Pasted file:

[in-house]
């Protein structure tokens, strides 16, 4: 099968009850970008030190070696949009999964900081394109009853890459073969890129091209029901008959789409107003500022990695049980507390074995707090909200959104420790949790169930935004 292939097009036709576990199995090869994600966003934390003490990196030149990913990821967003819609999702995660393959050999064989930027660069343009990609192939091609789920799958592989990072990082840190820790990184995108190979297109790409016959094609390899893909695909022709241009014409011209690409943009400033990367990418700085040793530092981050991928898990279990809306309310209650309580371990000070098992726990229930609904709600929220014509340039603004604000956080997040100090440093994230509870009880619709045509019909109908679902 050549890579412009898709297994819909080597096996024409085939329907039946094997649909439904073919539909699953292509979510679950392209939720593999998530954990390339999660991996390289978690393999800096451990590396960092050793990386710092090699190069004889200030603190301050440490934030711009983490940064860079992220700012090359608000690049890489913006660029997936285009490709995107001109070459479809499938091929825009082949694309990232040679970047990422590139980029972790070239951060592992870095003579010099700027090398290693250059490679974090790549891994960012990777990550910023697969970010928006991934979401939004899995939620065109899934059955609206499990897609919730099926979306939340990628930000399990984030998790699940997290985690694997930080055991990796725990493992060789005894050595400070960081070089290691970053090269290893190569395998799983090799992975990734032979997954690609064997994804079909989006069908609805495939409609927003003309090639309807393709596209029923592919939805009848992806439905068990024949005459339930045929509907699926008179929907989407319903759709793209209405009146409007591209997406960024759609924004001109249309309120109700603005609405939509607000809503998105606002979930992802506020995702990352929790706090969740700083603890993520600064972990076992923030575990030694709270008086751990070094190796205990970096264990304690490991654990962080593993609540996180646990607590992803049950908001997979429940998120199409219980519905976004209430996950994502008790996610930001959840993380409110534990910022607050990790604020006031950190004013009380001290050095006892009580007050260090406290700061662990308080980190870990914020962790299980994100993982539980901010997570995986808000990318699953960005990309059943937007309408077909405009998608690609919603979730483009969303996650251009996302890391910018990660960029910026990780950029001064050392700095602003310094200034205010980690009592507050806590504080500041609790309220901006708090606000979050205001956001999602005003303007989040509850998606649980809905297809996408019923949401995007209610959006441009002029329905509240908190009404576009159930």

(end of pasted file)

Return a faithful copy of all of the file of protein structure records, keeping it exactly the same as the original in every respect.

[in-house]
């Protein structure tokens, strides 16, 4: 099968009850970008030190070696949009999964900081394109009853890459073969890129091209029901008959789409107003500022990695049980507390074995707090909200959104420790949790169930935004 292939097009036709576990199995090869994600966003934390003490990196030149990913990821967003819609999702995660393959050999064989930027660069343009990609192939091609789920799958592989990072990082840190820790990184995108190979297109790409016959094609390899893909695909022709241009014409011209690409943009400033990367990418700085040793530092981050991928898990279990809306309310209650309580371990000070098992726990229930609904709600929220014509340039603004604000956080997040100090440093994230509870009880619709045509019909109908679902 050549890579412009898709297994819909080597096996024409085939329907039946094997649909439904073919539909699953292509979510679950392209939720593999998530954990390339999660991996390289978690393999800096451990590396960092050793990386710092090699190069004889200030603190301050440490934030711009983490940064860079992220700012090359608000690049890489913006660029997936285009490709995107001109070459479809499938091929825009082949694309990232040679970047990422590139980029972790070239951060592992870095003579010099700027090398290693250059490679974090790549891994960012990777990550910023697969970010928006991934979401939004899995939620065109899934059955609206499990897609919730099926979306939340990628930000399990984030998790699940997290985690694997930080055991990796725990493992060789005894050595400070960081070089290691970053090269290893190569395998799983090799992975990734032979997954690609064997994804079909989006069908609805495939409609927003003309090639309807393709596209029923592919939805009848992806439905068990024949005459339930045929509907699926008179929907989407319903759709793209209405009146409007591209997406960024759609924004001109249309309120109700603005609405939509607000809503998105606002979930992802506020995702990352929790706090969740700083603890993520600064972990076992923030575990030694709270008086751990070094190796205990970096264990304690490991654990962080593993609540996180646990607590992803049950908001997979429940998120199409219980519905976004209430996950994502008790996610930001959840993380409110534990910022607050990790604020006031950190004013009380001290050095006892009580007050260090406290700061662990308080980190870990914020962790299980994100993982539980901010997570995986808000990318699953960005990309059943937007309408077909405009998608690609919603979730483009969303996650251009996302890391910018990660960029910026990780950029001064050392700095602003310094200034205010980690009592507050806590504080500041609790309220901006708090606000979050205001956001999602005003303007989040509850998606649980809905297809996408019923949401995007209610959006441009002029329905509240908190009404576009159930």